THERE was a rare moment of self congratulation from Andy Murray at Roland Garros on Monday when he basked in the quiet glow of booking his 17th consecutive Grand Slam quarter final.

The World No 3 overcame home favourite Jeremy Chardy by a 6-4, 3-6, 6-3, 6-2 on Court Suzanne Lenglen to secure his fifth appearance in the French Open last eight, a feat which puts him amongst some seriously exalted company. The 28-year-old sits fourth on the all-time open era list for successive appearances at this stage in majors which they have played, behind just Roger Federer (36), Jimmy Connors (27) and Novak Djokovic (24).

"As I have said a lot over the last five, six months unfortunately, I'm playing against guys that make some of the things I have done look pretty average because of how good they have been," said the Scot. "Roger went through a period where he was making Grand Slam finals pretty much consistently then he had the semi-final streak which was ridiculous as well. His quarter-final streak was something like 30-odd. So in comparison to that it's nothing but in terms of the history of the game, there aren't loads of players who have been that consistent at these events. So that's something I look at and I'm very, very proud of. I'm glad I've managed to maintain that consistency even when I've had some tough periods over the last couple of years with the injuries and the back."

The man he will face there, No 7 seed David Ferrer from Spain, is an opponent he has never defeated on clay in three attempts, including a four-set defeat at this stage here in 2012. But should Murray be victorious on Wednesday, the 15-match run he has compiled since marrying Kim at Dunblane Cathedral in April will equal the finest of his entire pro career.

"I'm sure both of us will have changed and probably improved since that time," said Murray of that 2012 meeting in Paris. "I feel like I have a better understanding of how I need to play on this surface than I did back then, probably.

"David is a fantastic player on all of the surfaces," he added. "But on this surface he's for sure of one of the top four or five players in the world. The higher ranked players you play, the less opportunities they give you, the less mistakes they give you, especially in important moments. Maybe someone who is more inexperienced may rush at certain moments or make bad decisions. That's not something David does. So I'm going to have to work extremely hard in that match and be very patient and try to dictate the play as much as I can."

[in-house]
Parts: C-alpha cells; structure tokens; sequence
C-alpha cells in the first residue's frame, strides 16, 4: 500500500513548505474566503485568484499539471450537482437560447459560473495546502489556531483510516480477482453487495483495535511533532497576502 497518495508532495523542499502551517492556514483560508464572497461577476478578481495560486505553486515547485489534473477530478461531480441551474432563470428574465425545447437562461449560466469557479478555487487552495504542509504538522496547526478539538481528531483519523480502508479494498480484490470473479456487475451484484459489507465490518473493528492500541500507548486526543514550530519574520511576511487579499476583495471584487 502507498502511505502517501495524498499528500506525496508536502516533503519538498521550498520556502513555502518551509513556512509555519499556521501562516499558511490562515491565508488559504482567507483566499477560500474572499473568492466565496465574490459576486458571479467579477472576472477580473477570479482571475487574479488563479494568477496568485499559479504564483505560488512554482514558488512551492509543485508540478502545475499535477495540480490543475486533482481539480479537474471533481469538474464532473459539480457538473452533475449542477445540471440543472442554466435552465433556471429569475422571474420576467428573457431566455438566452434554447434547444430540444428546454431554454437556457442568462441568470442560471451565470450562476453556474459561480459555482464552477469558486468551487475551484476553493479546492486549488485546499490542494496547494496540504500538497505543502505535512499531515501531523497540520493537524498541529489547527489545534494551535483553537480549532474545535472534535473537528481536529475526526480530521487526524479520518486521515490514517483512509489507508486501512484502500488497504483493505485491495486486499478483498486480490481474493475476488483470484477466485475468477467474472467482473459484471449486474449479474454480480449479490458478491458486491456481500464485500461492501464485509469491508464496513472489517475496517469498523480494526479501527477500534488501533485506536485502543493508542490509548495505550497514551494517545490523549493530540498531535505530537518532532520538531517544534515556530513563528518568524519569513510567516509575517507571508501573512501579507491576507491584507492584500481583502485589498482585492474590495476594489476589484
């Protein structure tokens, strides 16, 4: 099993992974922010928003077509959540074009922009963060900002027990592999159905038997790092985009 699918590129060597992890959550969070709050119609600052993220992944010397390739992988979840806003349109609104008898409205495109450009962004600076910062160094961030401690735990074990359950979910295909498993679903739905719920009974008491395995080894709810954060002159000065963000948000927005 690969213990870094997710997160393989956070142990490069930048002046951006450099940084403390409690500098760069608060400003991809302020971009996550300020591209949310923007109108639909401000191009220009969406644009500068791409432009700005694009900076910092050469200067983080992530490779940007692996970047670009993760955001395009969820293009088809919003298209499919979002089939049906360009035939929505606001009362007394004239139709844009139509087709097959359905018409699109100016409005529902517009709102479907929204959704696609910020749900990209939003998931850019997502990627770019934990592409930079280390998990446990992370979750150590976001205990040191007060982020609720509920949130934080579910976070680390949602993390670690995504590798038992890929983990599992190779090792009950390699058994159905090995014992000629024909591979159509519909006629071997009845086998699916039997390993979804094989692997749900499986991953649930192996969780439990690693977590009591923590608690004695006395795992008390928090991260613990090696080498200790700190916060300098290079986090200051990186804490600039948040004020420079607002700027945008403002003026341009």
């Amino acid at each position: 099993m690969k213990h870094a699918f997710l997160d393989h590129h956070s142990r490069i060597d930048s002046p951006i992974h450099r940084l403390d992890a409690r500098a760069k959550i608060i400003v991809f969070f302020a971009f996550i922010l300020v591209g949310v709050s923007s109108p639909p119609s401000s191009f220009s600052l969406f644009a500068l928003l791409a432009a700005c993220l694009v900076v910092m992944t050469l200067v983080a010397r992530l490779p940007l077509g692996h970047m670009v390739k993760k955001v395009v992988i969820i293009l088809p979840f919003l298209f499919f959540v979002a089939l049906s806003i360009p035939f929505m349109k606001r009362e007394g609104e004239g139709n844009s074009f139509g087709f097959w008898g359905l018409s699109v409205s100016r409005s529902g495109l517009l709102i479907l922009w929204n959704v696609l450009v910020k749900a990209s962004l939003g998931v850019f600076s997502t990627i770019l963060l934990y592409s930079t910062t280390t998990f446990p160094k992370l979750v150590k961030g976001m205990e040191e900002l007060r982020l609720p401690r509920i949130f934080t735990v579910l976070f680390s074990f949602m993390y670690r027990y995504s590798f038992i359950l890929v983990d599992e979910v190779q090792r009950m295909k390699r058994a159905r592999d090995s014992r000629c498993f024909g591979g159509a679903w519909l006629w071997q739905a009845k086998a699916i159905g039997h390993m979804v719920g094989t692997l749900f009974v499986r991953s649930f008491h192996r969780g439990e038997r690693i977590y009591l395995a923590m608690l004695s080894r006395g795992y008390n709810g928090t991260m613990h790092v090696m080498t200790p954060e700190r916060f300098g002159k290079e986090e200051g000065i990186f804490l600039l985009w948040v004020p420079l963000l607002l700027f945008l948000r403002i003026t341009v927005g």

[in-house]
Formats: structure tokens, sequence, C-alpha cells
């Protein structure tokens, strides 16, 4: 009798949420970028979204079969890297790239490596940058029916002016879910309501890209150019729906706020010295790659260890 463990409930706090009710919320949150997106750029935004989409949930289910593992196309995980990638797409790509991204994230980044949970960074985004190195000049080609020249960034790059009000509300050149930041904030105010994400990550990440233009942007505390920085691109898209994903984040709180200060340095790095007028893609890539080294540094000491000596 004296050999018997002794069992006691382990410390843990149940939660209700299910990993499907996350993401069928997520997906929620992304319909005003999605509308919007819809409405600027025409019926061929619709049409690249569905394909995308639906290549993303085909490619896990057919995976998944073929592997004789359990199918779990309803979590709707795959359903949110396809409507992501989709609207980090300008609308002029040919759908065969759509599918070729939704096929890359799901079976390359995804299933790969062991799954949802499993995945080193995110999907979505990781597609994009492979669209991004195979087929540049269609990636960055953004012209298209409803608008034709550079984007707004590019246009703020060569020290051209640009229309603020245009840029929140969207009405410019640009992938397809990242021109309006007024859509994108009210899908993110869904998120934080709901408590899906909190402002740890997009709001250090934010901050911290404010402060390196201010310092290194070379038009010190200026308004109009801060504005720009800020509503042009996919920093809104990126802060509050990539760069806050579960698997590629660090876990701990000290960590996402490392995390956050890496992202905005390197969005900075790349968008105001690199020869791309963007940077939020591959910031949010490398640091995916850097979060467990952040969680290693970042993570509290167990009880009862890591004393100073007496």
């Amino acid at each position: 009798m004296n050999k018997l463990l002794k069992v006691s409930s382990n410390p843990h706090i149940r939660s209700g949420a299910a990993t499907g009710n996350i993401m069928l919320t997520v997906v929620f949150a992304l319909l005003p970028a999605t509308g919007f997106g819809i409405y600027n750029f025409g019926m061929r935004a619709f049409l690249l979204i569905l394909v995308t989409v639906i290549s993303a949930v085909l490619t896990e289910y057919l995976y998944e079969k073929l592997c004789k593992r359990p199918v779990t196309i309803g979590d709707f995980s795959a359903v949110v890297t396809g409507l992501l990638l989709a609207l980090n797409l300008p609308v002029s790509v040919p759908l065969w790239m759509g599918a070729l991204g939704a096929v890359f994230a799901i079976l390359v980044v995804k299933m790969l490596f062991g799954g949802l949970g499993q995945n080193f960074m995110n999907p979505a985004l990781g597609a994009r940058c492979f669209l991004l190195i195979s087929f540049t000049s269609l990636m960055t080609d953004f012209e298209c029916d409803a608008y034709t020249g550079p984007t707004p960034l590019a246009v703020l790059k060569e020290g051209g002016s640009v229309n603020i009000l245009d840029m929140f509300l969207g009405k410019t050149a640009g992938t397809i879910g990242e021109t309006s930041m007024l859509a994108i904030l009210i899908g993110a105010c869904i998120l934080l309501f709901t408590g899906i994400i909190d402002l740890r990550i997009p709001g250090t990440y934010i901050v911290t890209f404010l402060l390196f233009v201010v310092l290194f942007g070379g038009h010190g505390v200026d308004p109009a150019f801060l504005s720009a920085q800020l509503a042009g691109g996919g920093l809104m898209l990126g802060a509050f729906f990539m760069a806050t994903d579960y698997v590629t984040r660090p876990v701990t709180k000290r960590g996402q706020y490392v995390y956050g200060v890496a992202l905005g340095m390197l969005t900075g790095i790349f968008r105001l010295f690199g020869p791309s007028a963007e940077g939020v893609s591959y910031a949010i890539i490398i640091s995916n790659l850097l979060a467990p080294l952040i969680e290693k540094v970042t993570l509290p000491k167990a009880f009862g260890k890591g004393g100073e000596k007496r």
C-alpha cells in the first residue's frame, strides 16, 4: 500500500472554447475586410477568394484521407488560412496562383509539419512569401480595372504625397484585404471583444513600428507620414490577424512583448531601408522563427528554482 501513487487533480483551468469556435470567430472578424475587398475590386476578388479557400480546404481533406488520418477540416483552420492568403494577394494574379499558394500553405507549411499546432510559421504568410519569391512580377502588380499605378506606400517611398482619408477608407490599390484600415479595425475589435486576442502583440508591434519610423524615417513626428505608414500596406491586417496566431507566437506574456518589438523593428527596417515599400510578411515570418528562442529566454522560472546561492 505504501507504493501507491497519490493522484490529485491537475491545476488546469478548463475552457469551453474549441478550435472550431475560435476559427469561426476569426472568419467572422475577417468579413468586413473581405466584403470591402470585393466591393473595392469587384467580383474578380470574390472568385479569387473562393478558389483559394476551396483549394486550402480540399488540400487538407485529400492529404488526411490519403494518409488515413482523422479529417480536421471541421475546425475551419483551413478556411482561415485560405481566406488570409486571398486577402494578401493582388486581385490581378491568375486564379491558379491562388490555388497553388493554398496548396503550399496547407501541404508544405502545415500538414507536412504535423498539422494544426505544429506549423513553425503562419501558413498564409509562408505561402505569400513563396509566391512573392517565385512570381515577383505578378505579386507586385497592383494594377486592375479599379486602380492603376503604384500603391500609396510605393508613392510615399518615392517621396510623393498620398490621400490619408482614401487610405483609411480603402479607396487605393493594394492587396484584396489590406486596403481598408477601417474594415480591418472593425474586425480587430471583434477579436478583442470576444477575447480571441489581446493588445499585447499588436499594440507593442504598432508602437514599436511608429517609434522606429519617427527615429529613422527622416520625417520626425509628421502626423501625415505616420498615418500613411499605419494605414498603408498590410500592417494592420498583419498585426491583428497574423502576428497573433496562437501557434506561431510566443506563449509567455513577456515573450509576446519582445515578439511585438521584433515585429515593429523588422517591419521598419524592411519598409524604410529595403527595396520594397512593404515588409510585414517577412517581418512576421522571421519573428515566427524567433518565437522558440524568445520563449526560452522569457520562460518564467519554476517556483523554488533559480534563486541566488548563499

Murray was a break down in the third set against the World No 45, with a patriotic Parisian crowd in full voice, but the Scot said he was never genuinely fearful. "I wasn't overly concerned," added the 28-year-old. "Throughout the match I was creating many more opportunities than him."

Only briefly did the Scot require to give himself a telling off, but he did admonish himself for using too many swear words when the microphone was nearby. "It's one of the mistakes I make as a human being, and I try to be better," he said. "But with tennis it gets picked up on a lot. Often when we go for our towels, the microphone is right there and you forget where you are sometimes. Whereas in some of the other sports, like football for example, I don't think that the language they use is that pleasant all the time, but obviously the camera and microphone is not on them all of the time so you don't hear it as much."

Ferrer said that he felt Murray had improved his game considerably on clay. "It seems he's much more aggressive," said Ferrer. "When he uses the different shots he has to play, he's one of the best players, in the top 3, I'd say. He's more aware of what's happening. Not just on quick surfaces, but also on clay. He's much more serene and calm."

Chardy took issue with Murray's assertion that he had everything in hand. "During the match there were moments when I thought he was doubting and he was not feeling that well," said the Frenchman. "He started panicking a little."